Regeneron Pharmaceuticals, Inc. and the University of Oxford today announced that RECOVERY (Randomised Evaluation of COVid-19 thERapY), one of the world’s largest randomised clinical trials of potential COVID-19 treatments, will evaluate Regeneron’s investigational anti-viral antibody cocktail, REGN-COV2. The Phase 3 open-label trial in patients hospitalised with COVID-19 will compare the effects of adding REGN-COV2 to the usual standard-of-care versus standard-of-care on its own.
Peter Horby, Professor of Emerging Infectious Diseases and Global Health, Nuffield Department of Medicine, University of Oxford and chief investigator of the trial, said, 'We have already discovered that one treatment, dexamethasone, benefits COVID-19 patients, but the death rate remains too high so we must keep searching for others. The RECOVERY trial was specifically designed so that when promising investigational drugs such as REGN-COV2 became available they can be tested quickly. We are looking forward to seeing whether REGN-COV2 is safe and effective in the context of a large-scale randomised clinical trial; this is the only way to be certain about whether it works as a treatment for COVID-19.'
'The world urgently needs new medicines to combat COVID-19, and well-designed trials to evaluate new treatment options will quickly help us learn which are most effective,' said George D. Yancopoulos, M.D., Ph.D., President and Chief Scientific Officer of Regeneron. 'REGN-COV2 was specifically designed by Regeneron scientists to target the virus that causes COVID-19. RECOVERY will be the fourth late-stage randomised clinical trial evaluating REGN-COV2 and will add to our knowledge about how this novel antibody cocktail may help hospitalised patients in need.'
REGN-COV2 is the first specifically designed COVID-19 therapy being evaluated by RECOVERY. It was selected in part based on its emerging safety profile in humans, pre-clinical data showing it could protect against viral escape mutations, and prevention and treatment studies in non-human primates showing it reduced the amount of virus and associated damage in the lungs. REGN-COV2 is currently being studied in two Phase 2/3 clinical trials for the treatment of COVID-19 and in a Phase 3 trial for the prevention of COVID-19 in household contacts of infected individuals.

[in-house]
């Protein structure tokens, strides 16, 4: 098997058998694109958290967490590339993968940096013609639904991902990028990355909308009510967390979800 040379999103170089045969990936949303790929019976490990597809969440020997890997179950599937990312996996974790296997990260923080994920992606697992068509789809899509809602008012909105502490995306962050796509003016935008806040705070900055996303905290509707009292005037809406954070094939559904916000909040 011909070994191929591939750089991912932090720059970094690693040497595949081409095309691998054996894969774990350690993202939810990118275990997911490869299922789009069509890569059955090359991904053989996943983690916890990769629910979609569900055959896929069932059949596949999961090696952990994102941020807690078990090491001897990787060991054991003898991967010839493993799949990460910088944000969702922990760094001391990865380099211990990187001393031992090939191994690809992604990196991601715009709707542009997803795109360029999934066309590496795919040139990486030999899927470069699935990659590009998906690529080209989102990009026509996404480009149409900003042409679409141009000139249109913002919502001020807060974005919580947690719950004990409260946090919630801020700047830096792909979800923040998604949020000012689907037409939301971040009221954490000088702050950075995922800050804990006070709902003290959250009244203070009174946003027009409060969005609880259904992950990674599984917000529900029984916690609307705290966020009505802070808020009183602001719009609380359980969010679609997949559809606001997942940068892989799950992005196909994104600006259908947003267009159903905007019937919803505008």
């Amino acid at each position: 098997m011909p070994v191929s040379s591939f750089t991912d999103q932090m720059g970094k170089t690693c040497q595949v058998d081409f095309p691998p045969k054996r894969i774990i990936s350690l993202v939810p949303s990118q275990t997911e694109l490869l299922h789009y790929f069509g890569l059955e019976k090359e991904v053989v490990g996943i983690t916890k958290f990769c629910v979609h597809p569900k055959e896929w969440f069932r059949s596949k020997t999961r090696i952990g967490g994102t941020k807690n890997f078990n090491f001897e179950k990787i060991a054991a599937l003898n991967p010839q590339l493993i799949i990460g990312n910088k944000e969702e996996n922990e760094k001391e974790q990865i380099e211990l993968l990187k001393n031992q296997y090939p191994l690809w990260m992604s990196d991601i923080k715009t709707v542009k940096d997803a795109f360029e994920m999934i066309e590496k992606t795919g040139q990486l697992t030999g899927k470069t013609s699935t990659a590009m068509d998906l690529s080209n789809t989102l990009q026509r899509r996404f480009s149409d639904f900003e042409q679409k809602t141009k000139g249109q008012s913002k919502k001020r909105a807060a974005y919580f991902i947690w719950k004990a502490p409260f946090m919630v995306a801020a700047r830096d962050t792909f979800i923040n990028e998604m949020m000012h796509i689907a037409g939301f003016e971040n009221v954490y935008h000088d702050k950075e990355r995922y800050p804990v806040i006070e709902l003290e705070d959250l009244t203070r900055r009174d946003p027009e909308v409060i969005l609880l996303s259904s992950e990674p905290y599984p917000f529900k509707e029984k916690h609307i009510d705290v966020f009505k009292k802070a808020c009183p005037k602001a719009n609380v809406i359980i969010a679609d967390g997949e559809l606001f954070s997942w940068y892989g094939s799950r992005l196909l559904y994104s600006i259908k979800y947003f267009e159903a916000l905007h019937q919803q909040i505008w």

Martin Landray, Professor of Medicine & Epidemiology, Nuffield Department of Population Health, University of Oxford, added, 'Throughout the COVID-19 pandemic we have seen the power of randomised trials to provide rigorous assessment of potential treatments. Up to now, we have largely been studying whether existing drugs can be re-purposed to tackle this new disease, but we now have the opportunity to rigorously assess the impact of a drug specifically designed to target this coronavirus. There are good reasons to be excited about this new development – RECOVERY will provide a robust assessment of the effect of this lab-manufactured monoclonal antibody combination treatment in hospitalised patients.
'We are very grateful to the patients who have already taken part in the trial and to those who will participate in this next phase of RECOVERY. We would not be able to find the best treatments without their support and that of the thousands of hospital and research staff who are working with us.'
The open-label RECOVERY trial will assess the impact of adding REGN-COV2 to the usual standard-of-care on all-cause mortality 28 days after randomisation. Other endpoints include the impact on hospital stay and the need for ventilation. It is anticipated that at least 2,000 patients will be randomly allocated to receive REGN-COV2 plus usual standard-of-care, and results will be compared with at least 2,000 patients who receive standard-of-care on its own. Usual standard-of-care varies by local hospital.
The trial is being coordinated by researchers at the University of Oxford, which acts as the sponsor for the research, working with clinical teams at 176 hospital sites across the UK.
Deputy Chief Medical Officer Professor Jonathan Van-Tam, said, 'Funded by the UK National Institute for Health Research (NIHR) and UK Research and Innovation (UKRI), RECOVERY is globally recognised as the largest and the most successful COVID-19 platform trial to date. Today’s news is another promising step in the search to find effective treatments, which will improve our ability to deal with this destructive virus, and a testament to the confidence that others around the world have in this brilliantly conceived and executed trial. We’ve had some crucial results from RECOVERY so far, including the life-saving treatment dexamethasone and, as importantly, confirmation that other drugs do not work.
'I look forward to seeing how REGN-COV2 performs in clinical trials, and I urge people to volunteer in this research which could ultimately save many lives.'
Professor Fiona Watt, Executive Chair of the Medical Research Council, said, 'With our support, the RECOVERY trial has previously found the most clinically effective treatment for Covid-19 so far, dexamethasone. The same UK-wide trial will now test a new treatment designed specifically to combat the virus that causes the disease. Monoclonal, or targeted, antibodies are already used to treat cancer and autoimmune diseases. The new trial will tell us whether antibodies that attacks the virus can be an effective treatment for Covid-19.'